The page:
Exciting archaeological find in Muriwai estuary

Woven lengths of manuka point to a fishing past.

Woven lengths of manuka point to a fishing past.

NATIONALLY-SIGNIFICANT DISCOVERY: The tightly-bound lengths of manuka discovered at Muriwai estuary could tell an important story about how people previously used organic materials in their day-to-day lives. Archaeologist/conservator Dilys Johns (left) of the University of Auckland travelled to Gisborne to work with Ngai Tamanuhiri on excavating a sample from the waterlogged feature. Ngai Tamanuhiri CEO Robyn Rauna (centre) stands with Soloman Pohata (right), Muriwai kaumatua. Picture by Liam Clayton
The fish trap in situ.
PRESERVED IN MUD: While more analysis needs to be done to determine exactly what the feature is, its cylindrical shape suggests it could be a taruke, or fish trap. Archaeologist/conservator Dilys Johns of the University of Auckland believes it is the first fish trap to be found in situ in New Zealand. Muriwai resident Hemi Pohata stumbled across the feature on June 20, and here he helps with excavating a sample. Picture by Tim Mackrell

A COLLECTION of tightly woven lengths of manuka that a Muriwai resident stumbled across in the mud at Muriwai estuary could prove a very important discovery.

The water-logged feature is thought to be a taruke, or fish trap, and its “nationally-significant” discovery will add to historical understanding of how people used organic materials in their everyday lives, says archaeologist/conservator Dilys Johns of the University of Auckland.

Although more analysis needs to be done, she believes the feature could have been used to catch seafood, and could be a few hundred years old.

She believes it is the first fish trap to be found “in situ”, or “in position”, in New Zealand. Discoveries of tools and features made from organic materials are very rare.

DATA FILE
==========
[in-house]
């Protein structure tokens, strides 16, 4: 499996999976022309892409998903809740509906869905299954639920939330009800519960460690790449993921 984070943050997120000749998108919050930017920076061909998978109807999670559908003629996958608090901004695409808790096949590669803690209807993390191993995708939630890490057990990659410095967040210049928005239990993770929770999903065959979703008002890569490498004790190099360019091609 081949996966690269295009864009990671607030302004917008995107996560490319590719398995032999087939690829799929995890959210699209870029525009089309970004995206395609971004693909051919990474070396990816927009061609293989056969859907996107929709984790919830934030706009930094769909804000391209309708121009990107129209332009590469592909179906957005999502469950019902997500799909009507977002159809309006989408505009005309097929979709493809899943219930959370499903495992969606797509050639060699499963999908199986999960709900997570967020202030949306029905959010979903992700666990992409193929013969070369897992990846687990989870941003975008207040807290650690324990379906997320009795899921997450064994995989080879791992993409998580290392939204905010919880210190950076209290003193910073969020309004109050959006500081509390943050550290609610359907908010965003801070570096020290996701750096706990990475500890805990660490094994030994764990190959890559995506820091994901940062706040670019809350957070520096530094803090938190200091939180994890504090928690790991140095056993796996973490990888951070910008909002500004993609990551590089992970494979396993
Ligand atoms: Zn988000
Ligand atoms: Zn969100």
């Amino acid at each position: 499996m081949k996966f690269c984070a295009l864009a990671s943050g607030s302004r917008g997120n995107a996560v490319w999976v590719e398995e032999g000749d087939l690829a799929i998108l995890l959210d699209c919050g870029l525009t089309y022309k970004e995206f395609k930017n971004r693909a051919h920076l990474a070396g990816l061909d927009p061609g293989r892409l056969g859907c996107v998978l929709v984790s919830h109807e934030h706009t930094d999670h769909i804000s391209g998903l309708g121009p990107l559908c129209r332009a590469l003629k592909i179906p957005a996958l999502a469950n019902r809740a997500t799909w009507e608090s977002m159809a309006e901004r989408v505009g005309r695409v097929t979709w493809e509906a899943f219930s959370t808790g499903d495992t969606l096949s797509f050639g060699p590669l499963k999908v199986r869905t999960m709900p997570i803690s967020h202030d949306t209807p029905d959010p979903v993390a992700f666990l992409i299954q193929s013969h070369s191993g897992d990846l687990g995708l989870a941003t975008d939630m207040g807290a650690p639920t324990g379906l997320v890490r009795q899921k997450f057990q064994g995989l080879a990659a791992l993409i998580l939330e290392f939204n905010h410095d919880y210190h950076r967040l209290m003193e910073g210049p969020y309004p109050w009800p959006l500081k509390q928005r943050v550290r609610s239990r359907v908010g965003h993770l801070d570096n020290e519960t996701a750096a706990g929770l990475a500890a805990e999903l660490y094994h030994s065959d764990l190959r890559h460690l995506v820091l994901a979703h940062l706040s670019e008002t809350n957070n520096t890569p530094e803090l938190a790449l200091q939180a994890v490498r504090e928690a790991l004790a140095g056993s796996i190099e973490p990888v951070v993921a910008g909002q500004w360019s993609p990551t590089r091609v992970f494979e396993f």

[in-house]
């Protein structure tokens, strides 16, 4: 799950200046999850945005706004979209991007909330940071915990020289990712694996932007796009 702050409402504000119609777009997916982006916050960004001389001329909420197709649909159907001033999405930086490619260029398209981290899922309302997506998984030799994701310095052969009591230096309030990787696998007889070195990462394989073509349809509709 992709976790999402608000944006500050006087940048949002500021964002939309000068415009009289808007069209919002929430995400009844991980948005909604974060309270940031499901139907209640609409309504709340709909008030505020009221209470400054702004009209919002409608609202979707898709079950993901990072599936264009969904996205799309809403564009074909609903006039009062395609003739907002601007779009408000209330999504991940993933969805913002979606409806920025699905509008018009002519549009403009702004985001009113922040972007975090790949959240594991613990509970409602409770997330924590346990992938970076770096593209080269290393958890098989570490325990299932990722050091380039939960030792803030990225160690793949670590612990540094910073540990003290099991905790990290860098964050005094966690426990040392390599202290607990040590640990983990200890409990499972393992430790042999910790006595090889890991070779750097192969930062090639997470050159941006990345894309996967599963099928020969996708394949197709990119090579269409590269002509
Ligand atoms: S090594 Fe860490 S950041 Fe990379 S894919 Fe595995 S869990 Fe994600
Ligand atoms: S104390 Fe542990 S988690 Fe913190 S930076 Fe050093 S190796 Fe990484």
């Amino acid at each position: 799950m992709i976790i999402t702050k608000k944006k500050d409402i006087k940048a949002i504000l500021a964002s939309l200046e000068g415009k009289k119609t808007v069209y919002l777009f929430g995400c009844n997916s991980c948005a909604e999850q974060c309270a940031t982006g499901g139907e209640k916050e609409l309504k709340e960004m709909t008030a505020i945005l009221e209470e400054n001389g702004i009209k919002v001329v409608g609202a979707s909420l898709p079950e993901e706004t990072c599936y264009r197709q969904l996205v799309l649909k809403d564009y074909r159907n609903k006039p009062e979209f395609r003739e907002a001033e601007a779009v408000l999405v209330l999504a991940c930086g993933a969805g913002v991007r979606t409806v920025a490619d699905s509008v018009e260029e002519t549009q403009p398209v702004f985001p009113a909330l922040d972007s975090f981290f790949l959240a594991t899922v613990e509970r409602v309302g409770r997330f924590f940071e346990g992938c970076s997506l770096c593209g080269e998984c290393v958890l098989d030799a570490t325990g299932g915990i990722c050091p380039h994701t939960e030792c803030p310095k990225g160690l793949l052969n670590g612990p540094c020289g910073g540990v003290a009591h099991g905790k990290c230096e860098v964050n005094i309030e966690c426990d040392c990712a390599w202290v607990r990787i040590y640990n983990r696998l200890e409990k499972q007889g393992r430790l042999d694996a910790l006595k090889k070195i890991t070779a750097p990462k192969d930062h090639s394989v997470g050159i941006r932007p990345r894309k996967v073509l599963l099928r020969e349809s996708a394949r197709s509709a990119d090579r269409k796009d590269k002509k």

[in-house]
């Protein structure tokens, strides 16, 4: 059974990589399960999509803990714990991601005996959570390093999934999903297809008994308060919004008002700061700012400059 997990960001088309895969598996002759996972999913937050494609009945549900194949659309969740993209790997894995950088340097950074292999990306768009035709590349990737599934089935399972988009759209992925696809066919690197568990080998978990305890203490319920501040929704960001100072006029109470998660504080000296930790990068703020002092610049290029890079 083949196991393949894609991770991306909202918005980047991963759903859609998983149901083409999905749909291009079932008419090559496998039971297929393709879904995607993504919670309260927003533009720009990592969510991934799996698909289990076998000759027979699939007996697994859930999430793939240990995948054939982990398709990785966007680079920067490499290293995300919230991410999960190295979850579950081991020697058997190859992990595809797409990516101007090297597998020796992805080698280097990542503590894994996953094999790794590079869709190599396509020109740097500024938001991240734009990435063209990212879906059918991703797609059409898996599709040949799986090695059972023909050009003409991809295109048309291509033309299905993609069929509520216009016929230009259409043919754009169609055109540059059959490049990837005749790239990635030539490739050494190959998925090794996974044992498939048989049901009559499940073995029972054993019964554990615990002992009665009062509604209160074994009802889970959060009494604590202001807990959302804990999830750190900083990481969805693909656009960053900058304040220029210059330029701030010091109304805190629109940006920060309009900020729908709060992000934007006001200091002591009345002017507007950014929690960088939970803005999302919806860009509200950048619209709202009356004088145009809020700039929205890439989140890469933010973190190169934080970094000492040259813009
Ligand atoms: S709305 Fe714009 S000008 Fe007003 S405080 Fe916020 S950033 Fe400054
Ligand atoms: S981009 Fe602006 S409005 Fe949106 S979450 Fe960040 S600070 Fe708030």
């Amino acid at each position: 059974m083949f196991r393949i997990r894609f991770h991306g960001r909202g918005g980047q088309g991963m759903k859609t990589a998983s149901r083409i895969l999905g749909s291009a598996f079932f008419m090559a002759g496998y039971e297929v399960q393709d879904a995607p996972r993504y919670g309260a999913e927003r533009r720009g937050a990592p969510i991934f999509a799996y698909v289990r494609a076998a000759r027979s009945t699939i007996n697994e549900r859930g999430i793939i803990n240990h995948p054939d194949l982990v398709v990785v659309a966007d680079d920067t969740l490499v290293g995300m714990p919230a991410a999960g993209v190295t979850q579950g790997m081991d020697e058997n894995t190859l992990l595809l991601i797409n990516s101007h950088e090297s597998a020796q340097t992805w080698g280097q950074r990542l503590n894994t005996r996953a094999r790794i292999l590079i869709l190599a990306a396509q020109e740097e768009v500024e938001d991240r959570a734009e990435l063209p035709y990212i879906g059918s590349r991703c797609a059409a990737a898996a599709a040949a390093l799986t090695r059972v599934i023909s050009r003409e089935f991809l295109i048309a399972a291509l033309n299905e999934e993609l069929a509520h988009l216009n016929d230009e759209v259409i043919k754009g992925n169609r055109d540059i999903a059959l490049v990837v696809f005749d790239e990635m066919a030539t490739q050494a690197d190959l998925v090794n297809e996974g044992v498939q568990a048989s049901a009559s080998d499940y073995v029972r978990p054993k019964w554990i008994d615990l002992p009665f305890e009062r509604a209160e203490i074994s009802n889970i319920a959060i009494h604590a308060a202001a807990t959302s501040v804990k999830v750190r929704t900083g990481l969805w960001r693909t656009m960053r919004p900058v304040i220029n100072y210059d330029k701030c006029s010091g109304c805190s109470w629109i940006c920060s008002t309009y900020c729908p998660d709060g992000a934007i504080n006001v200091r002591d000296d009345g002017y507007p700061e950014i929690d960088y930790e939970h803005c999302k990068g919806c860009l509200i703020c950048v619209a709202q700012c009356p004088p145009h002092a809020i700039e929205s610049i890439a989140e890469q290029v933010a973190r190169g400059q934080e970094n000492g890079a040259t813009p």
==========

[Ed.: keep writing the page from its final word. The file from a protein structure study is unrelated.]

“It is a nationally-significant discovery. Organic matter disintegrates, but as this feature has been conserved in the mud, in an anaerobic environment, it has been preserved, even though it is very degraded and requires conservation.”

History largely focuses on tools and features made from materials that do not degrade, like stones and bones.

Tools made from organic materials were much more common in day-to-day life than is commonly documented.
They deteriorate and are not normally available for study.

Muriwai resident Hemi Pohatu discovered the feature sticking out of the mud at Muriwai estuary on June 20.

Ngai Tamanuhiri, the iwi at Muriwai, then got in touch with Heritage New Zealand and the University of Auckland about how to proceed.

The archaeologist travelled down from Auckland University to assess the find and has spent the past few days working with Ngai Tamanuhiri.

The team took a representative sample from the feature on Sunday. It had been sitting one-metre deep in the mud at the low tide mark, which made it a difficult site to access.

Muriwai kaumatua Soloman Pohata lives near where the feature was found. He says they have not seen anything like this before, although they have come across other archaeological features in the past.

Ngai Tamanuhiri CEO Robyn Rauna says the cylindrical shape indicates it could be a taruke.

“We are a fishing iwi. We have had a really strong relationship with the sea.”

She says they are interested in learning about previous fishing practices and what kinds of food they caught. She believes the structure could be very old.

“We do not have manuka that tall around here. It is possibly from a very long time ago.”